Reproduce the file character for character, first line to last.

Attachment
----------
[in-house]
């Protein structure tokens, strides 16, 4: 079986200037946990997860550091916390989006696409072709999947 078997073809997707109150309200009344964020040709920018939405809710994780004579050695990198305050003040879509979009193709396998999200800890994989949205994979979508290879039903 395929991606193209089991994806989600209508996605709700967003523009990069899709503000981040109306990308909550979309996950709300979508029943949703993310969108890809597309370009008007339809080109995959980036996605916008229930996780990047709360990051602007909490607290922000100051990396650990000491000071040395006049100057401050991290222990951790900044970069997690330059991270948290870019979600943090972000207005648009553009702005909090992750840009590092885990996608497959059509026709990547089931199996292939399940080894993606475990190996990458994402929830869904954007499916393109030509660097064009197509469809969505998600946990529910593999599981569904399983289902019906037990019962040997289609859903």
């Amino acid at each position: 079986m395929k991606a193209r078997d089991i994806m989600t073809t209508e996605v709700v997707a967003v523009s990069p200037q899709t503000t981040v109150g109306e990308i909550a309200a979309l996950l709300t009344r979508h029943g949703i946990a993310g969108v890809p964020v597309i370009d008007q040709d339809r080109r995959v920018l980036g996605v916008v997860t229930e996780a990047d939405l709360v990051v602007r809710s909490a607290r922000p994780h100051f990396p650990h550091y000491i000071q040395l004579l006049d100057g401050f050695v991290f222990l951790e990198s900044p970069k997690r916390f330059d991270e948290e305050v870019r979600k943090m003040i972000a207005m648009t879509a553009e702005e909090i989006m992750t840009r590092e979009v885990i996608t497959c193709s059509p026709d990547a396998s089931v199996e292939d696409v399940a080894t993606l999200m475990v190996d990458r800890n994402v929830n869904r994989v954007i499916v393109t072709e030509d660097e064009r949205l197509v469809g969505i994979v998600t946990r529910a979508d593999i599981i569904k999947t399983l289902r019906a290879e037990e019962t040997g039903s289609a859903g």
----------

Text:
[in-house]
């Protein structure tokens, strides 16, 4: 079986200037946990997860550091916390989006696409072709999947 078997073809997707109150309200009344964020040709920018939405809710994780004579050695990198305050003040879509979009193709396998999200800890994989949205994979979508290879039903 395929991606193209089991994806989600209508996605709700967003523009990069899709503000981040109306990308909550979309996950709300979508029943949703993310969108890809597309370009008007339809080109995959980036996605916008229930996780990047709360990051602007909490607290922000100051990396650990000491000071040395006049100057401050991290222990951790900044970069997690330059991270948290870019979600943090972000207005648009553009702005909090992750840009590092885990996608497959059509026709990547089931199996292939399940080894993606475990190996990458994402929830869904954007499916393109030509660097064009197509469809969505998600946990529910593999599981569904399983289902019906037990019962040997289609859903």
């Amino acid at each position: 079986m395929k991606a193209r078997d089991i994806m989600t073809t209508e996605v709700v997707a967003v523009s990069p200037q899709t503000t981040v109150g109306e990308i909550a309200a979309l996950l709300t009344r979508h029943g949703i946990a993310g969108v890809p964020v597309i370009d008007q040709d339809r080109r995959v920018l980036g996605v916008v997860t229930e996780a990047d939405l709360v990051v602007r809710s909490a607290r922000p994780h100051f990396p650990h550091y000491i000071q040395l004579l006049d100057g401050f050695v991290f222990l951790e990198s900044p970069k997690r916390f330059d991270e948290e305050v870019r979600k943090m003040i972000a207005m648009t879509a553009e702005e909090i989006m992750t840009r590092e979009v885990i996608t497959c193709s059509p026709d990547a396998s089931v199996e292939d696409v399940a080894t993606l999200m475990v190996d990458r800890n994402v929830n869904r994989v954007i499916v393109t072709e030509d660097e064009r949205l197509v469809g969505i994979v998600t946990r529910a979508d593999i599981i569904k999947t399983l289902r019906a290879e037990e019962t040997g039903s289609a859903g």